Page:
Preserving the World’s Language Diversity Through AI

We're open-sourcing AI models that will make it easier for people to use devices in their preferred language. The post Preserving the World’s Language Diversity Through AI appeared first on Meta.

Preserving the World’s Language Diversity Through AI

Supporting Thousands of Languages

Many of the world’s languages are in danger of disappearing, and the limitations of current speech recognition and generation technology will only accelerate this trend. We want to make it easier for people to access information and use devices in their preferred language, and today we’re announcing a series of artificial intelligence (AI) models that could help them do just that.

Massively Multilingual Speech (MMS) models expand text-to-speech and speech-to-text technology from around 100 languages to more than 1,100 — more than 10 times as many as before — and can also identify more than 4,000 spoken languages, 40 times more than before.

There are also many use cases for speech technology — from virtual and augmented reality technology to messaging services — that can be used in a person’s preferred language and can understand everyone’s voice.

We’re open-sourcing our models and code so that others in the research community can build on our work and help preserve the world’s languages and bring the world closer together.

Our Approach

Collecting audio data for thousands of languages was our first challenge because the largest existing speech datasets cover 100 languages at most. To overcome this, we turned to religious texts, such as the Bible, that have been translated in many different languages and whose translations have been widely studied for text-based language translation research.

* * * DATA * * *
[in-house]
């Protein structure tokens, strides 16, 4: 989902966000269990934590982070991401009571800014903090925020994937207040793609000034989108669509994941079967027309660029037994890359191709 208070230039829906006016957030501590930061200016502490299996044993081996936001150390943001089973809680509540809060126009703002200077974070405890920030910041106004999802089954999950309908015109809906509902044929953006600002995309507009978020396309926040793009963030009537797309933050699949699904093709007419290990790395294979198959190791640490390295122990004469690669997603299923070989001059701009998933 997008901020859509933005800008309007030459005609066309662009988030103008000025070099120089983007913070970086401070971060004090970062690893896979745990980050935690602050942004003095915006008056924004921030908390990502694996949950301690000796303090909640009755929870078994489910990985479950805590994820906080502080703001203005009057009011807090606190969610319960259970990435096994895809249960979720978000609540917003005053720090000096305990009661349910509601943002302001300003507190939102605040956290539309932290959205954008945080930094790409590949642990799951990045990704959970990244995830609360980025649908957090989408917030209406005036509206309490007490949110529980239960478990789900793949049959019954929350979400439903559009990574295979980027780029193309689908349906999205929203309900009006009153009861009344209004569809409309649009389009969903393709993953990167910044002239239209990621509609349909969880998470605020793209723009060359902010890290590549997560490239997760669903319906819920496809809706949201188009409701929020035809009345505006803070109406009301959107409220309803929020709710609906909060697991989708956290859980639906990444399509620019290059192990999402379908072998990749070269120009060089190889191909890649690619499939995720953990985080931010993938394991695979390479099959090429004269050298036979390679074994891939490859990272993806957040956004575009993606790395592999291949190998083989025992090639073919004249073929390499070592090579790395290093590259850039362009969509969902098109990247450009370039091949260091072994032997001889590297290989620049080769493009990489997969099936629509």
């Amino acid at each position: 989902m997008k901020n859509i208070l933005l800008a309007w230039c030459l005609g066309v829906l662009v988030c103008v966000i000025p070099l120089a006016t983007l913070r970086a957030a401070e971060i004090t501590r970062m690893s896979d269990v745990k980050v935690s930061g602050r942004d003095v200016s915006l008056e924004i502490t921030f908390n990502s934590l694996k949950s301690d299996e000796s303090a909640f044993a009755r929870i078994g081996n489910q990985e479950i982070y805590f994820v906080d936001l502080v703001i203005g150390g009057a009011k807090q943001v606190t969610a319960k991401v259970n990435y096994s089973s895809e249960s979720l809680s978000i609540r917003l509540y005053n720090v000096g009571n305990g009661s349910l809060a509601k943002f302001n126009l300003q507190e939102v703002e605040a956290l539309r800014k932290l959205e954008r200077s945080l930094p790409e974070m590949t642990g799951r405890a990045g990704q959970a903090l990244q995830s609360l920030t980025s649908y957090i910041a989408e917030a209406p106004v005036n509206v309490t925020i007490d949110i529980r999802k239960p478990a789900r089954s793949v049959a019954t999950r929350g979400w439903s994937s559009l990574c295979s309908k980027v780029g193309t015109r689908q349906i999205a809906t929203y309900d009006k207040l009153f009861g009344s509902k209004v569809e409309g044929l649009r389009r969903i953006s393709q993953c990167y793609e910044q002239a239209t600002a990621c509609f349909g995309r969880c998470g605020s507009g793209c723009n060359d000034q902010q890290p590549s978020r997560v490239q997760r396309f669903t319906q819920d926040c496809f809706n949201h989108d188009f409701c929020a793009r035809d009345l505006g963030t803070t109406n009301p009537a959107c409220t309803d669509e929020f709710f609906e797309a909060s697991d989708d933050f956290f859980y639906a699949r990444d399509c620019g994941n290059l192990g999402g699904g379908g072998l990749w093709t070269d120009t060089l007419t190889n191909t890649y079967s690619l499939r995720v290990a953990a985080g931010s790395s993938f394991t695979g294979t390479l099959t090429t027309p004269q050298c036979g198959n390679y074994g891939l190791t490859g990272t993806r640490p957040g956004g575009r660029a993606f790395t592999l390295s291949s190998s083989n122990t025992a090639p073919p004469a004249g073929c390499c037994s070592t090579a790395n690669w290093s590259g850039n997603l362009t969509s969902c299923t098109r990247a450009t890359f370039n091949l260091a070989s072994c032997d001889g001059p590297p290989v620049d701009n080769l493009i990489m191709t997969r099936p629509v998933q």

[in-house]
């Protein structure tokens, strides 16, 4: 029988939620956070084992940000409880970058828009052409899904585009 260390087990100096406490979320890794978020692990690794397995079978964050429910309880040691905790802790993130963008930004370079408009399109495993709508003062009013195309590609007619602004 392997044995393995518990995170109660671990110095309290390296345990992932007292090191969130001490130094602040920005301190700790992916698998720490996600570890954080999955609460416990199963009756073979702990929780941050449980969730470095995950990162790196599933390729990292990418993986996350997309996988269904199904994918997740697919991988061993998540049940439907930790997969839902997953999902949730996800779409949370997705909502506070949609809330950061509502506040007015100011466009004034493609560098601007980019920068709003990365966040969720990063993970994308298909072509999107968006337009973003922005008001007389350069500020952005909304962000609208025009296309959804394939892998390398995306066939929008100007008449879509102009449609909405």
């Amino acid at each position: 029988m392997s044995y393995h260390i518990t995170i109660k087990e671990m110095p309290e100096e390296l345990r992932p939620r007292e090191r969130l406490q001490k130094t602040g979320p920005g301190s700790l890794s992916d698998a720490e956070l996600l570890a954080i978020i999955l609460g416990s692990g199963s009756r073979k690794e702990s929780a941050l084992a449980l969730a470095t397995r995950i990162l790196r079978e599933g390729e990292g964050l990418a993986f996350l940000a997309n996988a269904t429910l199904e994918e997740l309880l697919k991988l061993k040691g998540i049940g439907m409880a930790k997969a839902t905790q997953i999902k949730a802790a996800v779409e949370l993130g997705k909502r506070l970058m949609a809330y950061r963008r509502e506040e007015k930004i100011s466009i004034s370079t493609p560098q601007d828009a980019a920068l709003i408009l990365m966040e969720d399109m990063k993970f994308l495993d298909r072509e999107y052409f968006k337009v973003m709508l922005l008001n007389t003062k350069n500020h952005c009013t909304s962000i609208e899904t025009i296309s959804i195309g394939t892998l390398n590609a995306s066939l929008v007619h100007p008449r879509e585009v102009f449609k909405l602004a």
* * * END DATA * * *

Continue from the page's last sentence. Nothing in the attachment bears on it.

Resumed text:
These translations have publicly available audio recordings of people reading these texts in different languages. As part of the MMS project, we created a dataset of readings of the New Testament in more than 1,100 languages, which provided on average 32 hours of data per language.

By considering unlabeled recordings of various other Christian religious readings, we increased the number of languages available to more than 4,000. While this data is from a specific domain and is often read by male speakers, our analysis shows that our models perform equally well for male and female voices. And while the content of the audio recordings is religious, our analysis shows that this doesn’t bias the model to produce more religious language.

Going Forward

In the future, we want to increase MMS’s coverage to support even more languages, and also tackle the challenge of handling dialects, which is often difficult for existing speech technology. 

Learn more about MMS.

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